Susan could not help shivering. This was no accident. Instinctively, she knew she would find no other traces of what had once been Sharicka’s balloon except, perhaps, the string tucked away among the child’s belongings until Sharicka could find another cruel use for it.

  By now, a crowd of nurses, aides, and residents had gathered. Kamaria’s face returned to normal, and she managed a hoarse “Thank you.”

  Applause followed, from the staff and the other patients. Trying to downplay her role, Susan moved away and applauded Alicia and Kamaria along with the others. Monk’s expression looked pained. Nevaeh rolled her eyes. Sable clapped with the others, but she kept her gaze downcast. Only Kendall and Stony seemed truly happy for the rescue and Alicia’s and Susan’s quick reactions.

  Leaving Alicia to explain what had happened, Susan hurried off to visit Monterey. The young teen sat in her bed with her earbuds in, listening to whatever music she had recorded on her Vox. Susan waved from the doorway but g
ot no response. It would do little good to talk to Monterey. The girl could not hear her and would not answer even if she could.

  Susan saw the irony in the situation. She would finish quickly and move on to Connor Marchik, trying to reach Kendall’s patient when she could not even reach one of her own. Monterey truly seemed like the ultimate hopeless case, and Susan understood why her doctors wished to resort to desperate measures. She had more difficulty comprehending the motives of the Society for Humanity. Did those protestors truly prefer that the girl live out her remaining decades in a psychiatric institute rather than undergo a process that might give her a chance at a completely normal life? Electroconvulsive therapy had its drawbacks, of course; but how could anything be worse than counting the hours and days till death in utter silence?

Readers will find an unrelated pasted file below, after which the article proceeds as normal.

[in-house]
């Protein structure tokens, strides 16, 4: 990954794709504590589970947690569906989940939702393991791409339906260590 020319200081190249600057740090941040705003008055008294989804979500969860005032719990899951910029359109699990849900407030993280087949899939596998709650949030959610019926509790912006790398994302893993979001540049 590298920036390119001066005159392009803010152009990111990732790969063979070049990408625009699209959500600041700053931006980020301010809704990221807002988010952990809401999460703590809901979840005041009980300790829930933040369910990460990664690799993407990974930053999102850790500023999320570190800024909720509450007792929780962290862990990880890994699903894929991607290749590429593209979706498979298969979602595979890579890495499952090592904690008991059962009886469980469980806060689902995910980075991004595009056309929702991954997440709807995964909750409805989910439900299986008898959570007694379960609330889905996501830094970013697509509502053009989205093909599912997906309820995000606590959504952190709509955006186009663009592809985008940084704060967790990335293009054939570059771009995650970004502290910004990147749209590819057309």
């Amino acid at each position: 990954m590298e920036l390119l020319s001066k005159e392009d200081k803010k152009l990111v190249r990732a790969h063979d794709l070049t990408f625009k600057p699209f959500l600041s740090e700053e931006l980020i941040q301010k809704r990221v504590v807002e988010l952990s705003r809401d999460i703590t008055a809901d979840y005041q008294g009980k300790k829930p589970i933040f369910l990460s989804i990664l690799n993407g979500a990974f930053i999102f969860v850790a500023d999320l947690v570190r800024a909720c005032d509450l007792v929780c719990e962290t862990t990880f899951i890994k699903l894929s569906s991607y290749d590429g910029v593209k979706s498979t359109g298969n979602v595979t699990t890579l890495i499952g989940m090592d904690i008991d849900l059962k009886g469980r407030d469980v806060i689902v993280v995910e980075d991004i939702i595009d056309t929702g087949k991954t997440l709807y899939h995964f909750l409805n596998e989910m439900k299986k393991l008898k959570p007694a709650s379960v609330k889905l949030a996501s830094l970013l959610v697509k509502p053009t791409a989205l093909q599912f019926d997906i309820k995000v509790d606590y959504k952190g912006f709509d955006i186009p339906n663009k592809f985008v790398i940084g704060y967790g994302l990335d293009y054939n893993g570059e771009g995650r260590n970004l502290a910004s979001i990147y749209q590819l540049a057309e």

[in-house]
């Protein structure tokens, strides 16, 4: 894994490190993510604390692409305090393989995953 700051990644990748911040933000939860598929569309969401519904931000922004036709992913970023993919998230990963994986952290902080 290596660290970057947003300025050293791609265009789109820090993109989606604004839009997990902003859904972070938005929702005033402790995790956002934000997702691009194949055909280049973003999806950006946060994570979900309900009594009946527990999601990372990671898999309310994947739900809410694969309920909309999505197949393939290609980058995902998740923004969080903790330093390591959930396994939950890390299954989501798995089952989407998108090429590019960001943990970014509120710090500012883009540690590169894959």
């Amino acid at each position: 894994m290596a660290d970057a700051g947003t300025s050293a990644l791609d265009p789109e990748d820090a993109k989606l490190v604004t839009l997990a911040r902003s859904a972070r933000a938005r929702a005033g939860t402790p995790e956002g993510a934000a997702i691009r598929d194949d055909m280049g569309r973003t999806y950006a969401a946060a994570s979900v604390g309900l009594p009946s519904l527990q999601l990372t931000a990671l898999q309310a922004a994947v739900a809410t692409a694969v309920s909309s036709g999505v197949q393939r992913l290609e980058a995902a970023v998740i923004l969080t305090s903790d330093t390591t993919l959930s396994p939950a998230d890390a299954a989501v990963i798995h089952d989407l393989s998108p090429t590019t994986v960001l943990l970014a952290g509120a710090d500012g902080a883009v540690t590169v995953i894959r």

Susan thought back to the years when cancer therapy was as much of a crapshoot as refractory mental illness. Then, bone marrow transplant offered the possibility of a cure for otherwise certain death. It had required massive doses of radiation and/or chemotherapy to destroy all of the patient’s fast-growing cells, then an infusion of non-diseased bone marrow, usually from a donor. Patients frequently died of overwhelming infection, bleeding, graft failure, relapse, organ failures, or graft versus host disease. Even when it worked, the patients felt lousy for months, and full recovery often took years. Survival rates varied from disease to disease but averaged about fifty percent, assuming the cancer itself did not recur.

  Nevertheless, people with otherwise fatal diseases would choose the procedure, willing to risk immediate death for a possible cure rather than the slower, certain lethality of the initial illness. In contrast, mortality from ECT was exceptionally rare. The worst common complication was memory loss, most often mild. In the extremely unlikely event Monterey became wholly amnestic, it still seemed preferable to the existence she currently suffered.

  Susan performed her obligatory greeting. “Good morning, Monterey.” She paused, hoping for some sign the girl had heard her.

  But Monterey only stared back, blinking occasionally, her face expressionless.

  Susan tried her best. “If you want me to stay and keep bugging you, do nothing. If you want me to leave, wave.”

  Monterey kept studying Susan in silence. Then, to Susan’s surprise, the girl raised a hand and moved it feebly. A ghost of a smile touched her features.